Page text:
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Joltin' Joe

Here is an e-mail exchange I had with Beachwood grand poobah Steve Rhodes on Labor Day. It's just another homage to the great and powerful Joe Maddon.

Rhodes: Before the season, I was really eager to see Joe Maddon's lineups. Then I was befuddled. Then amazed. Then perturbed. Then amused. Then baffled. I'm giving up. Start Kris Bryant at catcher if you want, Joe. It doesn't seem to matter.

Gangler: I know. They make no sense. Except they are brilliant. They make it no big deal to put guys in the correct position once every four games. And what is the correct position? Who really knows. But the players don't feel like they did anything wrong or feel slighted to be moved around either in the field or in the lineup. It breaks the conventional wisdom of your No. 3 hitter is your best hitter and your 4th hitter is the biggest power guy. So then when someone is scuffling you just drop him a bit and it's not like a demotion or anything. Plus it's almost like using small sample size to benefit you. And you can double switch and pinch hit at the top of the lineup and not just the bottom to get a good matchup if it presents itself. It's so weird. The only for-sure spots (90% of the time) are leadoff and 9th.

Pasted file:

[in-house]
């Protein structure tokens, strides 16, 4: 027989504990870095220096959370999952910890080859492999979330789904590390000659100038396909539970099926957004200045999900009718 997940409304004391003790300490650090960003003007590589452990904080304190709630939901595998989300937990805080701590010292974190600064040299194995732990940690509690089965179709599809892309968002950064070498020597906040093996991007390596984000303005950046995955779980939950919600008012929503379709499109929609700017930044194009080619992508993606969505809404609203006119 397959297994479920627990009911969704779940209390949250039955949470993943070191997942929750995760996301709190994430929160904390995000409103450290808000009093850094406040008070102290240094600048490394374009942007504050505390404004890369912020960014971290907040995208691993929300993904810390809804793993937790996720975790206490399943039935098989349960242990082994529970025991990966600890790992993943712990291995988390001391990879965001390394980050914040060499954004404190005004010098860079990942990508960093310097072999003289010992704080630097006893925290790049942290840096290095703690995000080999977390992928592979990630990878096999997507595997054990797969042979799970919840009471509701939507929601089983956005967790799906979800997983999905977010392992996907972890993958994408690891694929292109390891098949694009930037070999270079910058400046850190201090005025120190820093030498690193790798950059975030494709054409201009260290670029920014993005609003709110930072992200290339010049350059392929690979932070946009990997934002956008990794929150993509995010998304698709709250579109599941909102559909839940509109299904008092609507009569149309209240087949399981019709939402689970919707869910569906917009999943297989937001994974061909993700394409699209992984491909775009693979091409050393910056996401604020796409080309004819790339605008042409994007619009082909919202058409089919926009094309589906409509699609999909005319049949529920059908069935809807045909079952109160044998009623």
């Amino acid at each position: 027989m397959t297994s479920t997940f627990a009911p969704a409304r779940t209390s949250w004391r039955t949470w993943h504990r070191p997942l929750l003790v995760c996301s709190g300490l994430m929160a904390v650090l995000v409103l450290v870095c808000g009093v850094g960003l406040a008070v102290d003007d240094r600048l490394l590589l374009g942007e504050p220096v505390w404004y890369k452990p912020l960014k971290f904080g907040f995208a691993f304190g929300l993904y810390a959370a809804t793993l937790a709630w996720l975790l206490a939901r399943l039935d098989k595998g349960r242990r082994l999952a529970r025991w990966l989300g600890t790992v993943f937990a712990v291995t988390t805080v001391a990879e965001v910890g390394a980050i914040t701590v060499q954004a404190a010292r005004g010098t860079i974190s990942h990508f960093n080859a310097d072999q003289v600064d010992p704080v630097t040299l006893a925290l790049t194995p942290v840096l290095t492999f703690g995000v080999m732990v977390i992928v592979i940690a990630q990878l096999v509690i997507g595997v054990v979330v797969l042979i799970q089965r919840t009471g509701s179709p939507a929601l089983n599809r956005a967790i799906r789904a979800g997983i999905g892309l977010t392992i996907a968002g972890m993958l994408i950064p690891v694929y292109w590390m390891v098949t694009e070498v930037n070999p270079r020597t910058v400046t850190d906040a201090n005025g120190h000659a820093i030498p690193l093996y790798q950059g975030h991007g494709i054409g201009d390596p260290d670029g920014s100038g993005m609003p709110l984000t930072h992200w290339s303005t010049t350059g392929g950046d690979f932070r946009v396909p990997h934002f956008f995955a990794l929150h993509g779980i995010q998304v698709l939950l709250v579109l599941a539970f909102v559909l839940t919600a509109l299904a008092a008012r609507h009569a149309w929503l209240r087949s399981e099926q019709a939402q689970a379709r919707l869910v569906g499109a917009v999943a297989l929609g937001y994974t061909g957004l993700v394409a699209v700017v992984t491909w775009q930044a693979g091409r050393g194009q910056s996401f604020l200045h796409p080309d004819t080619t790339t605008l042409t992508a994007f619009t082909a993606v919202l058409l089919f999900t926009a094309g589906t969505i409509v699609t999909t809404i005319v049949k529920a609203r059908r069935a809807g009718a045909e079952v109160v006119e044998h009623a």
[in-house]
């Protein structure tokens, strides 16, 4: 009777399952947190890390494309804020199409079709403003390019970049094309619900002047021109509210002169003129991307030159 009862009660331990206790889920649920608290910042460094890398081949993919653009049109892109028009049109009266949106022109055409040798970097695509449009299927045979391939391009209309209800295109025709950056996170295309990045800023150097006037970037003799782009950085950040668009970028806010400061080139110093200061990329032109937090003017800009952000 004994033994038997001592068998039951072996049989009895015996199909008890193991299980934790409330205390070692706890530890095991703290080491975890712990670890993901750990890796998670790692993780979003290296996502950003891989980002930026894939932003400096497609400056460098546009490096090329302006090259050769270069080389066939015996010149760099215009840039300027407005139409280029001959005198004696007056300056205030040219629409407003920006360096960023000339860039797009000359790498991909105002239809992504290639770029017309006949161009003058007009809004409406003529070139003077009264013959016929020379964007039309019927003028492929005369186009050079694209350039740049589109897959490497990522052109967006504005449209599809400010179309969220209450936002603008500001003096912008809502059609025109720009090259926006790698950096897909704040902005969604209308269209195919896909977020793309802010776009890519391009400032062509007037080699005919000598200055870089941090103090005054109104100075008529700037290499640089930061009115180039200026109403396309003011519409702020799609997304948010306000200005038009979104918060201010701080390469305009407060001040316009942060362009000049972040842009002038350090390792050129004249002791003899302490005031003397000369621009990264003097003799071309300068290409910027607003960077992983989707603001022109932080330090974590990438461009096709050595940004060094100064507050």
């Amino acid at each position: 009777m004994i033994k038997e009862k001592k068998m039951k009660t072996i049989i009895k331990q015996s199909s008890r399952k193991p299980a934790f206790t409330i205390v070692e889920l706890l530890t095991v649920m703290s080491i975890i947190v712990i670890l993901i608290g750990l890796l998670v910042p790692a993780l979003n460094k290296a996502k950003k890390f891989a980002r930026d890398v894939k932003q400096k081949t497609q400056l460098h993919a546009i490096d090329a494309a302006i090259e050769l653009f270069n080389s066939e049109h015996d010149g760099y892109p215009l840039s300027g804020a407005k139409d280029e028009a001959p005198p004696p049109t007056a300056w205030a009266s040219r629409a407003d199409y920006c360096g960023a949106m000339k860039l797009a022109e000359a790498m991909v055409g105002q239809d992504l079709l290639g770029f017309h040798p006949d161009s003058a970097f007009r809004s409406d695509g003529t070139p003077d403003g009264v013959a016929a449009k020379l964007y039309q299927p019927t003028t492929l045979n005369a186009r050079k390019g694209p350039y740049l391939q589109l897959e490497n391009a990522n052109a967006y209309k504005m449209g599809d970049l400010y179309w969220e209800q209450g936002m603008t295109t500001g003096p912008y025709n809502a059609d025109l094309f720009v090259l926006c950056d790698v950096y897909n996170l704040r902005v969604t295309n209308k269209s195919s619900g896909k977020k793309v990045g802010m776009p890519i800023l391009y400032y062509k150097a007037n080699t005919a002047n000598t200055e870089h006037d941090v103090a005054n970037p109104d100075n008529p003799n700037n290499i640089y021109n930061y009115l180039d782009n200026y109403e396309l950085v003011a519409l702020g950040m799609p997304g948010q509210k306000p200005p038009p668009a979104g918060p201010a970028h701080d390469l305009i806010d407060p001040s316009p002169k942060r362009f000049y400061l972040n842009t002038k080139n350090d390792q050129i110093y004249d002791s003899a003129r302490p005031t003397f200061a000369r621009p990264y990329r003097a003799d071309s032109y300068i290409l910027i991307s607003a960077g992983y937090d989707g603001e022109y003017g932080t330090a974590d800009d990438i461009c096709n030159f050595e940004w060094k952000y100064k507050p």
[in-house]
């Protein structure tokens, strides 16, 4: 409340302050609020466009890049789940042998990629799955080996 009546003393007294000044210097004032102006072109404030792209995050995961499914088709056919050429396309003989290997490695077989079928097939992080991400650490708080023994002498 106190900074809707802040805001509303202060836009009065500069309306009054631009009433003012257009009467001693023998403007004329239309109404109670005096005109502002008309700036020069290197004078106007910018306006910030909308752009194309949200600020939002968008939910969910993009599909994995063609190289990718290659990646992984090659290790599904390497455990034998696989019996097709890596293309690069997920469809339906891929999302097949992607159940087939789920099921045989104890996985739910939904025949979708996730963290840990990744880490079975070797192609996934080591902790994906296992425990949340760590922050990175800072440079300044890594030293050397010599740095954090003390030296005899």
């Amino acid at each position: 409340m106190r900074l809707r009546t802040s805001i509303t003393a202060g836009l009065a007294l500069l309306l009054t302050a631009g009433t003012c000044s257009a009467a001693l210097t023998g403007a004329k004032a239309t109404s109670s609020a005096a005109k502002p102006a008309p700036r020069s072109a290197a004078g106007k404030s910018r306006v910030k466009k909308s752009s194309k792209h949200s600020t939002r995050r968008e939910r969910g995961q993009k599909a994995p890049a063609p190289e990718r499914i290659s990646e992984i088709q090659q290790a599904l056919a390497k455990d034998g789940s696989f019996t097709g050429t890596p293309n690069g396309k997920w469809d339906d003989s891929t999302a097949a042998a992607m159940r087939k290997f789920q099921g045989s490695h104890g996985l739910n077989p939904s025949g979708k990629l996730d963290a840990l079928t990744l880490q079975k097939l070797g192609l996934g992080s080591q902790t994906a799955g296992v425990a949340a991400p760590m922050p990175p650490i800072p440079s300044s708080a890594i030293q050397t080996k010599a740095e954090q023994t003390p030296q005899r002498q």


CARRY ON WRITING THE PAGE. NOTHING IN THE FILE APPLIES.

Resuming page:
Rhodes: That is exactly right - and I hadn't thought before about how guys don't get upset getting moved around because everyone gets moved around every day. Remember the dramas surrounding moving Soriano and Sosa and even Castro back in the day or Corey Patterson? None of that. Sure, part of it is that they are young. But I bet in 10 years Rizzo and Bryant won't care either.

And I'm sure it's all based on analytics and matchups, of course. It just looks random to us. I think what he does is decide which eight guys he wants in the batting order on a given day against a given pitcher and so on, and then figures out where to play them to fit them in. Just my guess.

It sure is at times a pretty fragile OF defense, but they hit enough homers to compensate. Different ways to win - the Twins are just getting their OF of the future together right now with Rosario, Buxton and Hicks. That will be their OF next year. Defensively, no ball will drop in. They are fast and awesome. But it's not clear they will be able to hit. The Cubs can put Schwarber and Bryant in the same OF and still win. It's just really interesting to me. And why I think this might be Joe's greatest managing job . . . I don't know enough to say about each year in TB, but doing this here with this franchise, just strikes me as the greatest managing job of his career . . . and I'm guessing he'll go down as greatest Cubs manager ever, right?

Gangler: The greatest Cub manager of all time will be the guy that is there when they win the World Series. But Joe is on his way already.

Rhodes: Of course, I should have thought of that. True. So maybe the next guy! #billygoat